With so many opportunities to play in the outdoors, encounters with big American wildlife really are a real possibility. Check-in with park rangers and follow their instructions for which to do in the event of a chance meeting with one of the Rocky Mountain's big critters. Even deer and mountain goats can pose some risk to cars and cyclists if you meet one unexpectedly on a backcountry track.


It's a good idea to make noise around the trail when you walk – singing or whistling can be a useful method to alert animals for your presence. Should you encounter a large creature just like a moose, mountain lion or black bear, back away slowly and steer clear of eye-to-eye contact; don't run. Consider toting bear spray when hiking in wilderness areas.


Prepare for that road conditions


Weekends and holidays mean serious traffic on Colorado's roads, as locals and visitors flock to the hills, so be prepared for delays. In the winter months, snowstorms can lead to dangerous driving conditions – state law requires vehicles to possess good tire tread and all-weather tires and/or All-Weather Drive when driving in a storm. Look for road and weather alerts before you decide to put down and have a group of auto-socks (a better form of chains) if you're headed towards the mountains.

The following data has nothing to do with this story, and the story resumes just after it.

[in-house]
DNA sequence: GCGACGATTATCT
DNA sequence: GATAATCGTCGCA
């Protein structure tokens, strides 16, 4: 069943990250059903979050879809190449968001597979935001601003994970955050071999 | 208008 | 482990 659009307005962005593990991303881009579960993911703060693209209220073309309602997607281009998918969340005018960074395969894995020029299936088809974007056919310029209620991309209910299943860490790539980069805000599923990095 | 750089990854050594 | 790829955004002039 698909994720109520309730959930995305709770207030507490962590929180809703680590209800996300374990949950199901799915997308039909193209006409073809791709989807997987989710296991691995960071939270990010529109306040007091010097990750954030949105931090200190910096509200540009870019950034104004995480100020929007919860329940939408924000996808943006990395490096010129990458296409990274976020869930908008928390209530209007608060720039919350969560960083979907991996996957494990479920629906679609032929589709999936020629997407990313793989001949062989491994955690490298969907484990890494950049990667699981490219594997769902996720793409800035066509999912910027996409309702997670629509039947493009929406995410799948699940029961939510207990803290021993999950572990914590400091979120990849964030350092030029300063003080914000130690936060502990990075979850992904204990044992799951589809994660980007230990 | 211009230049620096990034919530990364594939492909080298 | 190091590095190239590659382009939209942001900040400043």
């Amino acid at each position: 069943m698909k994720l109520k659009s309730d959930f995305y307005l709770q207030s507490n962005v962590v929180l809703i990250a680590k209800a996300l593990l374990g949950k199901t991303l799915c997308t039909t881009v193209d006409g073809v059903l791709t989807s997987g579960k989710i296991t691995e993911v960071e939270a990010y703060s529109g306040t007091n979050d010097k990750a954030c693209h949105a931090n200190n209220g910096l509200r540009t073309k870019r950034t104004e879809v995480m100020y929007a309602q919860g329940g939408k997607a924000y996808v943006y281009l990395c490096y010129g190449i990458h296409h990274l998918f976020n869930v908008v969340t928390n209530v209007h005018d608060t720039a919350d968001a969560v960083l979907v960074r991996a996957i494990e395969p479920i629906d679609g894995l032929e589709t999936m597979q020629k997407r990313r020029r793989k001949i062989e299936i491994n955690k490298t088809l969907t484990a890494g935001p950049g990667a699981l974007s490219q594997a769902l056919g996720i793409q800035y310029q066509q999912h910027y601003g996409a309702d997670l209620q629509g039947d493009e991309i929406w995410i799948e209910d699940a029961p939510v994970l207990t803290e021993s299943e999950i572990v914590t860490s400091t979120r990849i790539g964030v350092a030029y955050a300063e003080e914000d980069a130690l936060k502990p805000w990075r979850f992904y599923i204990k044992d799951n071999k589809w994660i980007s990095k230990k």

It's wise to get ready for unexpected delays (and possibly getting stuck in snow) by stocking on snacks and drinks and carrying blankets, a cell phone along with a power block for charging up in an emergency. Consider carrying a snow shovel, flares as well as an extra group of gloves and boots within the trunk, just in case.


Watch for gray clouds


Afternoon lightning in high altitude is a genuine danger, specially in the summer. Start your summit hikes early and intend to be below mountain peaks and goes by noon. Please turn back if gray thunder clouds appear – it could save your valuable life.


Take avalanches seriously


Avalanches really are a fact of life in Colorado's backcountry. You will find multiple deaths each year, as well as experienced outdoors-people become victim. Backcountry skiing, snowboarding, and snowshoeing require specialized training and equipment; browse the Colorado Avalanche Information Center for information, and always opt for an experienced partner or guide.